You may have missed it, but during a discussion event at the American Enterprise Institute (AEI) earlier this month on the past, present, and future of conservative magazines, an interesting little debate about philanthropy broke out—which is somewhat interesting in and of itself, of course.

The event, “The conservative magazine in America,” well-marked the 10th anniversary of National Affairs and its new institutional home at AEI. Moderated by National Affairs editor Yuval Levin, who’s also moved to AEI, its panelists were Commentary editor John Podhoretz, First Things editor R. R. Reno, and National Review editor-in-chief Rich Lowry.

“[I]f you look at the 100 largest foundations in America, it’s probably 90-10 progressive,” Reno notes, at about 32 minutes into the event. “And it’s not just that they don’t agree with me. They are now super-sized, so we outsource our educational policy to the Gates Foundation.

“So I proposed a billion-dollar lifetime cap on charitable contributions. So there's a proposal. And you know, there’s a kind of anxiety in the room” when he makes the suggestion, Reno continues. “‘Well, whoa, wait a minute. That’s violating free markets. That’s a tax and violating free-market principles.’

“But you know, tax policy is social policy. If you want billionaires to run your country, then you give them huge tax incentives to fund private forms of government. I think this is a serious problem, and we need to address it with very specific, targeted policies.”

Podhoretz responded a couple minutes later, saying

there is the danger in this case of ‘throwing out the baby with the bathwater.’ You say that limiting billionaires’ charitable giving to a billion dollars is seen as an affront on the free market. I don’t see it as an affront on the free market. I see that as an affront on free speech, among other things.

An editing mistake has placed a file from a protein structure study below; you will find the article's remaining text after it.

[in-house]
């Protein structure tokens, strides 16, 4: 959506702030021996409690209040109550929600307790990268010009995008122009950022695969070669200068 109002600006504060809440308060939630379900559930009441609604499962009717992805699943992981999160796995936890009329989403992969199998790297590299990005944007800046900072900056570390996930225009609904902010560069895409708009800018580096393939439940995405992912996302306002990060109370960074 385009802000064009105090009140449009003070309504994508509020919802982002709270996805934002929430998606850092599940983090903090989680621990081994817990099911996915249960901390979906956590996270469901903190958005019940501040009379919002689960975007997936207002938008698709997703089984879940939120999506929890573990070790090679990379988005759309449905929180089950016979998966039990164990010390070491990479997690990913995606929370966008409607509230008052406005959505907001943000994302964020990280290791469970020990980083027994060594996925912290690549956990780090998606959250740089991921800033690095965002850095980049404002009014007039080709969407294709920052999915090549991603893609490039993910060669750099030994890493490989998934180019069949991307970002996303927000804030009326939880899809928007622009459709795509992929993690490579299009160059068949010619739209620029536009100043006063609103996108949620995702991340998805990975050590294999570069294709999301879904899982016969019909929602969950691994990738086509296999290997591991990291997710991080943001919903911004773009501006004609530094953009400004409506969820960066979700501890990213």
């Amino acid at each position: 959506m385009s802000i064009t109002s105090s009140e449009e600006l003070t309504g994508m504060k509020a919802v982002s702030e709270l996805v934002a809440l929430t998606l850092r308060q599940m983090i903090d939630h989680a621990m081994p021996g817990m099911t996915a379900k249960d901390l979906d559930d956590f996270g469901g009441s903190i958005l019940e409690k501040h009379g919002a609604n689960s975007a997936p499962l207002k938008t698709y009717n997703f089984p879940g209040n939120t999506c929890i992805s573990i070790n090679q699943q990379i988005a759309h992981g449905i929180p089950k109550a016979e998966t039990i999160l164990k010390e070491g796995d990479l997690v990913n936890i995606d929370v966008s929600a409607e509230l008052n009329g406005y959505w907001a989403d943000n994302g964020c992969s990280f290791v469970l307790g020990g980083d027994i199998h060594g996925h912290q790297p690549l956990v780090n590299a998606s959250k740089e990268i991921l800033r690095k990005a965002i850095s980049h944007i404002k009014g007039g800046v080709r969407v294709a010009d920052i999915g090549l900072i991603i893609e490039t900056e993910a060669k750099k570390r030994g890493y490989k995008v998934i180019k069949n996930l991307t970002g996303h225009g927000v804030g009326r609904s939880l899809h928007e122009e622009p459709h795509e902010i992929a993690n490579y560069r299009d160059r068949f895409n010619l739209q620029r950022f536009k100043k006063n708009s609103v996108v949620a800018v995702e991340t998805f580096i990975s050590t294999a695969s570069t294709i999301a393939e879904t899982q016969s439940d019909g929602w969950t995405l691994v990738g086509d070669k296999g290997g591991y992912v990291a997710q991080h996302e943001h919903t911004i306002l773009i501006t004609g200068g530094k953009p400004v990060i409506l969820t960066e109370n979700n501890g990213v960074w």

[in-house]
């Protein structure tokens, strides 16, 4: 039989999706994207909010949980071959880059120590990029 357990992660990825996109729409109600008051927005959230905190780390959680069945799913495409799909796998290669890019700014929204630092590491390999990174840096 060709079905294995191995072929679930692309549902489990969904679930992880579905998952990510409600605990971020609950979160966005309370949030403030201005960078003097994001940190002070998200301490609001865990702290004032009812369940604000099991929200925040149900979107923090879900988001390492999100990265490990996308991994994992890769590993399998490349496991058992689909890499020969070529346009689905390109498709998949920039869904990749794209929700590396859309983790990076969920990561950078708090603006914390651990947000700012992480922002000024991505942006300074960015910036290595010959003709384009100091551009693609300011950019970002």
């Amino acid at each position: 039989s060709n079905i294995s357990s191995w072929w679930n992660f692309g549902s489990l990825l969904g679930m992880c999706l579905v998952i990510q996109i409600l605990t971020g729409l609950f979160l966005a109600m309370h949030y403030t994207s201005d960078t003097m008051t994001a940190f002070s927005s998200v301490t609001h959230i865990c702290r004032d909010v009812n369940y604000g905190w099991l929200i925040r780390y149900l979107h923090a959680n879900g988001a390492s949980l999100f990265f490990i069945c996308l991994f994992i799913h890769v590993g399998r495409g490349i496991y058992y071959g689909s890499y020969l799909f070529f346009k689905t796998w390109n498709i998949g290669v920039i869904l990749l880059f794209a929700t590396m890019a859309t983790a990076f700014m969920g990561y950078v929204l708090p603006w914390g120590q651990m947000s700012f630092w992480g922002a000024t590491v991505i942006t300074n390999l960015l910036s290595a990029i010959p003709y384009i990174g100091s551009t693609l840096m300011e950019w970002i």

And I see it also as [an] issue that is very near and dear to my heart, and should be near and dear to your heart, and for everybody in this room—given that we rely on charitable contributions to function. The whole point about the charitable contribution is that when you give dollar, it is the left that seems to think that the dollar naturally belongs to the government and therefore you're giving somebody a tax break by giving them 35 cents back from that dollar. But that means they’re spending 65 cents they don't have to spend otherwise to give the money away to somebody else.

Podhoretz then concluded his impromptu rebuttal by declaring, “Now, we may not like where they’re giving it. … I agree with you. I don’t like the fact that it's all these little foundations who get so much of this money, but we live in a society in which I don’t want you to be dictating that they’re bad, just as I don’t want them to be dictating that my foundation” is bad.

Lowry then good-naturedly remarked, “It’s only at National Affairs that you can start a conversation about conservative magazines and a seminar about charitable giving breaks out.”

Reno later briefly came back to the subject, noting Gates’ prominent role in international health policy—using quite-spicy, don’t-miss (and some didn’t) language for the “spirited nature” of which he subsequently apologized.